See Help on X-Ray Diffraction.
Powder X-ray Diffraction (XRD) is one of the primary techniques used by mineralogists and solid state chemists to examine the physico-chemical make-up of unknown materials. This data is represented in a collection of single-phase X-ray powder diffraction patterns for the three most intense D values in the form of tables of interplanar spacings (D), relative intensities (I/Io), mineral name and chemical formulae
The XRD technique takes a sample of the material and places a powdered sample in a holder, then the sample is illuminated with x-rays of a fixed wave-length and the intensity of the reflected radiation is recorded using a goniometer. This data is then analyzed for the reflection angle to calculate the inter-atomic spacing (D value in Angstrom units - 10-8 cm). The intensity(I) is measured to discriminate (using I ratios) the various D spacings and the results are compared to this table to identify possible matches. Note: 2 theta (Θ) angle calculated from the Bragg Equation, 2 Θ = 2(arcsin(n λ/(2d)) where n=1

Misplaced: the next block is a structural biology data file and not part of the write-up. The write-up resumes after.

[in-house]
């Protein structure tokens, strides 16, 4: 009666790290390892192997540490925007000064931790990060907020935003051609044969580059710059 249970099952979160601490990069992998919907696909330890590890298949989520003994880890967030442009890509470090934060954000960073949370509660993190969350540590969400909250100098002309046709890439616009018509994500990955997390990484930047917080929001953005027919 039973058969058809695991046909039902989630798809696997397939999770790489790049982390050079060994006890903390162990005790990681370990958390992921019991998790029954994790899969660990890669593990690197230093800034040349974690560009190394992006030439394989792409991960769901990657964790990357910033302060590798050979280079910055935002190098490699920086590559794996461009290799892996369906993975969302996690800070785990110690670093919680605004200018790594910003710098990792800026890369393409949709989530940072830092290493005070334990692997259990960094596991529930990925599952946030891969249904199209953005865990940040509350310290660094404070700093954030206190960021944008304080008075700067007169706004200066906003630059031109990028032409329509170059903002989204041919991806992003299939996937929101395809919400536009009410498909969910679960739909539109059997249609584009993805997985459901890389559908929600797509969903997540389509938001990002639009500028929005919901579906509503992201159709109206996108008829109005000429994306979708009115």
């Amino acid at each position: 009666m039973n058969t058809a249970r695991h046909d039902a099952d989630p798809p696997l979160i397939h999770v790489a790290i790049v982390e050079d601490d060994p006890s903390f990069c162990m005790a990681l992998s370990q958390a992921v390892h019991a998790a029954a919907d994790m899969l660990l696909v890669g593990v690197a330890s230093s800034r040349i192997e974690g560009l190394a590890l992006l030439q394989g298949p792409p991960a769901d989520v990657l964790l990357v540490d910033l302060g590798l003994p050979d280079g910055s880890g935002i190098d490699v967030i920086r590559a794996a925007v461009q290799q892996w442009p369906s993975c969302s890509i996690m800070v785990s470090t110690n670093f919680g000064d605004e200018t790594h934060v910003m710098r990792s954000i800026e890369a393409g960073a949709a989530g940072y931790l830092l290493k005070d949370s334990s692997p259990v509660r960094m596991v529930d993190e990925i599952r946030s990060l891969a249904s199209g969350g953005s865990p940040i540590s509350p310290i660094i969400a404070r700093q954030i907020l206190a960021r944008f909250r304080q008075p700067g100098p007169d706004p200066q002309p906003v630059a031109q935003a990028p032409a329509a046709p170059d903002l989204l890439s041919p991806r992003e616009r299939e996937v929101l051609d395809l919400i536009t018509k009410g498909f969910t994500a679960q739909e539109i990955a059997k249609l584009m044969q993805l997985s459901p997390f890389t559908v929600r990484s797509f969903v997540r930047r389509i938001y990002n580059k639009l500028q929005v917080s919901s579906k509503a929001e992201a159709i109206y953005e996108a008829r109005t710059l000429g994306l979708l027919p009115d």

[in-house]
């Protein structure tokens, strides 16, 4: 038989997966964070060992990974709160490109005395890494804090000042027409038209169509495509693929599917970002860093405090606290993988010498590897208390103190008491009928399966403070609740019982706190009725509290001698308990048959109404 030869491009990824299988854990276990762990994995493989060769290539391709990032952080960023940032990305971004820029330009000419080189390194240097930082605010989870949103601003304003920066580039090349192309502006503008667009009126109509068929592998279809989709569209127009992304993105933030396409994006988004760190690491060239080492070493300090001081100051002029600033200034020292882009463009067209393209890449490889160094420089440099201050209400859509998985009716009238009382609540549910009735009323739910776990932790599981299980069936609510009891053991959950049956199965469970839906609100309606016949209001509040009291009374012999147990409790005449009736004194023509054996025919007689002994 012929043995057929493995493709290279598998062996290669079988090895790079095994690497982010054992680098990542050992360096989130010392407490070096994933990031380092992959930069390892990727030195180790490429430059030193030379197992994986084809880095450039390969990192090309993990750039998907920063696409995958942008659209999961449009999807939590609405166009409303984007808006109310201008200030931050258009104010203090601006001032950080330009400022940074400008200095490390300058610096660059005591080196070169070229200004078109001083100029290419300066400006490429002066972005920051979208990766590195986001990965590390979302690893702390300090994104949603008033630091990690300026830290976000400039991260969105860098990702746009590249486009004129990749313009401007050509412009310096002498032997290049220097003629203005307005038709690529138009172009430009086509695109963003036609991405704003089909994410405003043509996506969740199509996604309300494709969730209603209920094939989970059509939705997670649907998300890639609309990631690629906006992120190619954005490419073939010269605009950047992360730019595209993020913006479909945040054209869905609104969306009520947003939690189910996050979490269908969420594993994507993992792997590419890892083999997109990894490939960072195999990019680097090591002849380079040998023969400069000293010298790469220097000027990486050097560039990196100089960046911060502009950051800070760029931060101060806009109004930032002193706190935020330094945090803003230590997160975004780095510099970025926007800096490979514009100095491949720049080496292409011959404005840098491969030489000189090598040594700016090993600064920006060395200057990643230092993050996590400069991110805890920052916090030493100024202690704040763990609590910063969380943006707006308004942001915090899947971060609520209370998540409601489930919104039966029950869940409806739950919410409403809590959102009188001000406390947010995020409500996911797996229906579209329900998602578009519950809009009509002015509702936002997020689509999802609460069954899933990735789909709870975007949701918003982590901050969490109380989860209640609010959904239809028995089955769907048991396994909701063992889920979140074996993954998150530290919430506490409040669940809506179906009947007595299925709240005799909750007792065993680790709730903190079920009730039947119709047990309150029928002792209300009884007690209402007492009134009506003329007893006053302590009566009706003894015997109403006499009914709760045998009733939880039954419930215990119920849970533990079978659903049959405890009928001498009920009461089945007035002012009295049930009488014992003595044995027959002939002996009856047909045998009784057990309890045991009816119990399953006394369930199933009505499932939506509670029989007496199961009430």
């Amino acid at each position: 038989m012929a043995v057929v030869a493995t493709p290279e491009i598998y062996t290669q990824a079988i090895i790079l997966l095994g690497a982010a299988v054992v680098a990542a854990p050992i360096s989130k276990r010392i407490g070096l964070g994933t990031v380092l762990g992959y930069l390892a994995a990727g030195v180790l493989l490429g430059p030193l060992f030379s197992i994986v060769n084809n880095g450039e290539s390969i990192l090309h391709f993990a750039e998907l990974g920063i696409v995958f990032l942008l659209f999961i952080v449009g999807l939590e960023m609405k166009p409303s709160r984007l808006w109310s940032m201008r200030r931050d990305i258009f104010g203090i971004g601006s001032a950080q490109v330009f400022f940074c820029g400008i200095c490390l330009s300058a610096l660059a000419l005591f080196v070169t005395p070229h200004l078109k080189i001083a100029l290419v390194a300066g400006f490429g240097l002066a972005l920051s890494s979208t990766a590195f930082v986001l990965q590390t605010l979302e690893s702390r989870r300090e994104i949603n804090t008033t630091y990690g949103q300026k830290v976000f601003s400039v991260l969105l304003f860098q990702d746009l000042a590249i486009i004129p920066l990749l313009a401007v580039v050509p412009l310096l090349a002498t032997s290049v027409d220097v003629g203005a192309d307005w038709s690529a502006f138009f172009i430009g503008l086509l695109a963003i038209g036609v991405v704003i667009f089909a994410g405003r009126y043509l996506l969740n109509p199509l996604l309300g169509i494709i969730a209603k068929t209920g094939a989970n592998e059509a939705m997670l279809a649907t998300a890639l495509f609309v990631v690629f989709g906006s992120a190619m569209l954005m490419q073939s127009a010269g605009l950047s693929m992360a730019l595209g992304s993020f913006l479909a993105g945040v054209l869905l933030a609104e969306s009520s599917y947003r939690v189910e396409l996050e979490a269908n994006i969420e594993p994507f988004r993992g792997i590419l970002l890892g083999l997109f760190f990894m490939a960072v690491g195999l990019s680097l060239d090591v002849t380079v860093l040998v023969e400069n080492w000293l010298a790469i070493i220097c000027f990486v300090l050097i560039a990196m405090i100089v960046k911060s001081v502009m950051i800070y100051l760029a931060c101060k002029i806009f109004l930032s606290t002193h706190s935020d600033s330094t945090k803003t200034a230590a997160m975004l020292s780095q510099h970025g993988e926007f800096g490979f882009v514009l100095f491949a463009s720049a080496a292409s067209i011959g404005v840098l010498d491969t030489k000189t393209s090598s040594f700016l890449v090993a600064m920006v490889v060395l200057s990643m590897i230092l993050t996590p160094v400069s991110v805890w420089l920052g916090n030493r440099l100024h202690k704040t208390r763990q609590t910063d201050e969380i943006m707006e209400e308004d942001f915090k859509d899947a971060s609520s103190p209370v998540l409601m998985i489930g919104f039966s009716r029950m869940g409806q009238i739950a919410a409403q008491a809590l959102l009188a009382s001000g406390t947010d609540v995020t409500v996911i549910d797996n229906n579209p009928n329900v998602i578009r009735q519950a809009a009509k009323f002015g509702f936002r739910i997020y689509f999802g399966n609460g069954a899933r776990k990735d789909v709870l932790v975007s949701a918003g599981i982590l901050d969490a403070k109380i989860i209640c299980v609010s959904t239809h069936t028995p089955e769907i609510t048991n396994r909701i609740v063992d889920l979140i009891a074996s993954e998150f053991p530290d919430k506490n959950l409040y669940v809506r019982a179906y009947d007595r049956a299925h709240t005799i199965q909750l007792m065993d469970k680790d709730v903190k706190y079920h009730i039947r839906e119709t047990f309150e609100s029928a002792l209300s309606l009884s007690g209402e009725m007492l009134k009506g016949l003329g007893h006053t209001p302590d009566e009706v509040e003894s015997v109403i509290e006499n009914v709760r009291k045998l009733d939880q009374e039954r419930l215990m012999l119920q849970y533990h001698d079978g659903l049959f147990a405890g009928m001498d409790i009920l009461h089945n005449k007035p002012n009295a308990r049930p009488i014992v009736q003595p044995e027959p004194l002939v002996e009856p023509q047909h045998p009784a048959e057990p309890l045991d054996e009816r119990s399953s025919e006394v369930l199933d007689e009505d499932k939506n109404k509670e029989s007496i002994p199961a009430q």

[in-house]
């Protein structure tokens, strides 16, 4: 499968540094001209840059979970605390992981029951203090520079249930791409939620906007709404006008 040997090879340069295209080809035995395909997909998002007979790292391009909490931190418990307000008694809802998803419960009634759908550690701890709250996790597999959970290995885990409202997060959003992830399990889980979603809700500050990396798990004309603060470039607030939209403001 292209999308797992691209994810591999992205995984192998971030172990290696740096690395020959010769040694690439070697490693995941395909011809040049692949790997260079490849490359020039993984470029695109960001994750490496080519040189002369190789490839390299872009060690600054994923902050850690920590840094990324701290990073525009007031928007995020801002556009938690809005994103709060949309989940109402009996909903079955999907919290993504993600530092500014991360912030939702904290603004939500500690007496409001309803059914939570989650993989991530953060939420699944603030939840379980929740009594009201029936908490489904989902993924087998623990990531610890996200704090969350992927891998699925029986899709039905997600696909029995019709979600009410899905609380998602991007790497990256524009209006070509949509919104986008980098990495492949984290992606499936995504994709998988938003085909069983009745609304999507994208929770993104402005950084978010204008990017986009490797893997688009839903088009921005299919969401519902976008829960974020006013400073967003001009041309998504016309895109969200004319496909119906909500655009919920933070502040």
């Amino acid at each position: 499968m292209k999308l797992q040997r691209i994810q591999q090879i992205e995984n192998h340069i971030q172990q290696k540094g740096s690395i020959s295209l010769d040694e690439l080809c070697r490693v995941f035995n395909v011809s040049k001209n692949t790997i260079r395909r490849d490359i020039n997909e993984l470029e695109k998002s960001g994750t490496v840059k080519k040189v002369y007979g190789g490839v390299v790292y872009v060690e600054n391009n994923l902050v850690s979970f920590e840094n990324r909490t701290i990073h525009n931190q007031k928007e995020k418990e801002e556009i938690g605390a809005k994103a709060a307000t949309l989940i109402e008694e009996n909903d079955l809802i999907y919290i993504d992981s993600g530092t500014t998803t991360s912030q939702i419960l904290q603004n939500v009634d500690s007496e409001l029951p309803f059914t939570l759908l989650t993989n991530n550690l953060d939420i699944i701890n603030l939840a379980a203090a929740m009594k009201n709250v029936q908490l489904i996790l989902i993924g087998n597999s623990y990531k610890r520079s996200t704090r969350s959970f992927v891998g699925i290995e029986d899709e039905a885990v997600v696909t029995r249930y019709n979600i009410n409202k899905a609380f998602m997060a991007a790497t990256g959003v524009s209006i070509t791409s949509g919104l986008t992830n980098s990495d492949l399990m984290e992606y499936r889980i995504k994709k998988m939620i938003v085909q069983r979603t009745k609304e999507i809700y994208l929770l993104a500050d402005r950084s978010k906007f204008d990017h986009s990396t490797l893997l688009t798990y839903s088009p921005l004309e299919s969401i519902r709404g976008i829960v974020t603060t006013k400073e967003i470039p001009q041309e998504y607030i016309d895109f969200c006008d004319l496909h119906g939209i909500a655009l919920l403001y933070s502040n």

For more information about this technique, see X-Ray Analysis of a Solid or take an internet course at Birkbeck College On-line Courses. Many thanks to Frederic Biret for these data.
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